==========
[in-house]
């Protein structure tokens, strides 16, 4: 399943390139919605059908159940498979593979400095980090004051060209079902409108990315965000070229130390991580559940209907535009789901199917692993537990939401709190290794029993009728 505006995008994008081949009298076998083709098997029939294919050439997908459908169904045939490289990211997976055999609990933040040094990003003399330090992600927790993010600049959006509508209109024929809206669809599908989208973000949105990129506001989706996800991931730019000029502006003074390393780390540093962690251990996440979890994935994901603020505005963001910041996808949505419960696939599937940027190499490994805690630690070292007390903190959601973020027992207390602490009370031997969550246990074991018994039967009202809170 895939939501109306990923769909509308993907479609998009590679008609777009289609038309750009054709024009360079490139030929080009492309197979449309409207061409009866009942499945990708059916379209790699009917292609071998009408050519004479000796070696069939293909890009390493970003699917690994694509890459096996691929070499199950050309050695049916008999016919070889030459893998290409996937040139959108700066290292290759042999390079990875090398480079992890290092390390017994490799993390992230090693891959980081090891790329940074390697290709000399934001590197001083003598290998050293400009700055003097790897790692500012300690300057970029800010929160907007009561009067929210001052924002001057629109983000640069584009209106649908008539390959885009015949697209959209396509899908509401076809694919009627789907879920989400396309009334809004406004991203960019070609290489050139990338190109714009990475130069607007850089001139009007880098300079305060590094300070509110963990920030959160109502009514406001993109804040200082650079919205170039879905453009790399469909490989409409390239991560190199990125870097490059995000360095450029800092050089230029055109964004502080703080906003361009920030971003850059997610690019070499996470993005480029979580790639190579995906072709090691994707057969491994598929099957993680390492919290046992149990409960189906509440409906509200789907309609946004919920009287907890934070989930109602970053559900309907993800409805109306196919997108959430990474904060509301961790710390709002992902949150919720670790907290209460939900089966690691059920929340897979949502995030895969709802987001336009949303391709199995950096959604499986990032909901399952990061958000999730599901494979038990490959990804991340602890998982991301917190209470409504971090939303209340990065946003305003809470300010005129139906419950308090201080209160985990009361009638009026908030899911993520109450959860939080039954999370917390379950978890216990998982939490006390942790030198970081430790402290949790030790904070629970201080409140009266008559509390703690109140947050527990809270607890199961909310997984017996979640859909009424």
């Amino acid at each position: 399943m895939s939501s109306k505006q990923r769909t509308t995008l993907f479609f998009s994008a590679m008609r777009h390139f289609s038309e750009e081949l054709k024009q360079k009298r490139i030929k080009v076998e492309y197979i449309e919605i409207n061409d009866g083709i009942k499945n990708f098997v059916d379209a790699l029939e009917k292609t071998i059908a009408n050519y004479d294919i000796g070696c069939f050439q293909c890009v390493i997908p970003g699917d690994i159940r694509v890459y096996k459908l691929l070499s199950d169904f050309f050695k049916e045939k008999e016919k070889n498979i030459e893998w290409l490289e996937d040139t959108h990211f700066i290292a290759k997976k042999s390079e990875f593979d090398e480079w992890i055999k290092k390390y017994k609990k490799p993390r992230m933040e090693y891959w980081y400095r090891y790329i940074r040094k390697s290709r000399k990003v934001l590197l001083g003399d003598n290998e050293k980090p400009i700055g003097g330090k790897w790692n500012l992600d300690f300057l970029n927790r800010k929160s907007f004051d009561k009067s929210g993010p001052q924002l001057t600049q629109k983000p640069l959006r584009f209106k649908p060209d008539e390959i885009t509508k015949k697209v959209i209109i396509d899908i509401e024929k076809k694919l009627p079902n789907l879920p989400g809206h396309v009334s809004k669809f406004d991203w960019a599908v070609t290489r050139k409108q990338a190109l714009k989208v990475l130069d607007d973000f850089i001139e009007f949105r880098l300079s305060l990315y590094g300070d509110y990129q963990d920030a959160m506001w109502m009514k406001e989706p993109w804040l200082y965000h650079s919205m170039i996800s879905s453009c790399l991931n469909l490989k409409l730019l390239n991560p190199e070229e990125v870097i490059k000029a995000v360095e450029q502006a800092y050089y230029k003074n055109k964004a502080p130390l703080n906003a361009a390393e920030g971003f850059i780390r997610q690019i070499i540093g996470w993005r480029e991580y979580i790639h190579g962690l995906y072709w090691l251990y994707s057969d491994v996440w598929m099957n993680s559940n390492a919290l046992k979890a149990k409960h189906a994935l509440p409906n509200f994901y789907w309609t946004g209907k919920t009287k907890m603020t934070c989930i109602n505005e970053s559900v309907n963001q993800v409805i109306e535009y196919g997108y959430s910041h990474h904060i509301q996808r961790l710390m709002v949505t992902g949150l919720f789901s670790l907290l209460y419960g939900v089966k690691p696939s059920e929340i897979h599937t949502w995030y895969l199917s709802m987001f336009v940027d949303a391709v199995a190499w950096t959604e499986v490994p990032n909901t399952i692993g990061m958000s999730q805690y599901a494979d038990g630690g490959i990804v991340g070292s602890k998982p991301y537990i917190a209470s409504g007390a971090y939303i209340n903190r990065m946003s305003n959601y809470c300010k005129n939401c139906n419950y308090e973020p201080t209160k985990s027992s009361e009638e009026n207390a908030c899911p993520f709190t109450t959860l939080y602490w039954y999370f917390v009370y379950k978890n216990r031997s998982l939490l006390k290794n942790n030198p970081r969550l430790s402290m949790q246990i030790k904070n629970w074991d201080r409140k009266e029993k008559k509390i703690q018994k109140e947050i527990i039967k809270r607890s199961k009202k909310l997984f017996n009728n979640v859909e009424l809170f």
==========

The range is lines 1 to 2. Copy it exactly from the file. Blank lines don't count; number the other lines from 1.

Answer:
[in-house]
């Protein structure tokens, strides 16, 4: 399943390139919605059908159940498979593979400095980090004051060209079902409108990315965000070229130390991580559940209907535009789901199917692993537990939401709190290794029993009728 505006995008994008081949009298076998083709098997029939294919050439997908459908169904045939490289990211997976055999609990933040040094990003003399330090992600927790993010600049959006509508209109024929809206669809599908989208973000949105990129506001989706996800991931730019000029502006003074390393780390540093962690251990996440979890994935994901603020505005963001910041996808949505419960696939599937940027190499490994805690630690070292007390903190959601973020027992207390602490009370031997969550246990074991018994039967009202809170 895939939501109306990923769909509308993907479609998009590679008609777009289609038309750009054709024009360079490139030929080009492309197979449309409207061409009866009942499945990708059916379209790699009917292609071998009408050519004479000796070696069939293909890009390493970003699917690994694509890459096996691929070499199950050309050695049916008999016919070889030459893998290409996937040139959108700066290292290759042999390079990875090398480079992890290092390390017994490799993390992230090693891959980081090891790329940074390697290709000399934001590197001083003598290998050293400009700055003097790897790692500012300690300057970029800010929160907007009561009067929210001052924002001057629109983000640069584009209106649908008539390959885009015949697209959209396509899908509401076809694919009627789907879920989400396309009334809004406004991203960019070609290489050139990338190109714009990475130069607007850089001139009007880098300079305060590094300070509110963990920030959160109502009514406001993109804040200082650079919205170039879905453009790399469909490989409409390239991560190199990125870097490059995000360095450029800092050089230029055109964004502080703080906003361009920030971003850059997610690019070499996470993005480029979580790639190579995906072709090691994707057969491994598929099957993680390492919290046992149990409960189906509440409906509200789907309609946004919920009287907890934070989930109602970053559900309907993800409805109306196919997108959430990474904060509301961790710390709002992902949150919720670790907290209460939900089966690691059920929340897979949502995030895969709802987001336009949303391709199995950096959604499986990032909901399952990061958000999730599901494979038990490959990804991340602890998982991301917190209470409504971090939303209340990065946003305003809470300010005129139906419950308090201080209160985990009361009638009026908030899911993520109450959860939080039954999370917390379950978890216990998982939490006390942790030198970081430790402290949790030790904070629970201080409140009266008559509390703690109140947050527990809270607890199961909310997984017996979640859909009424």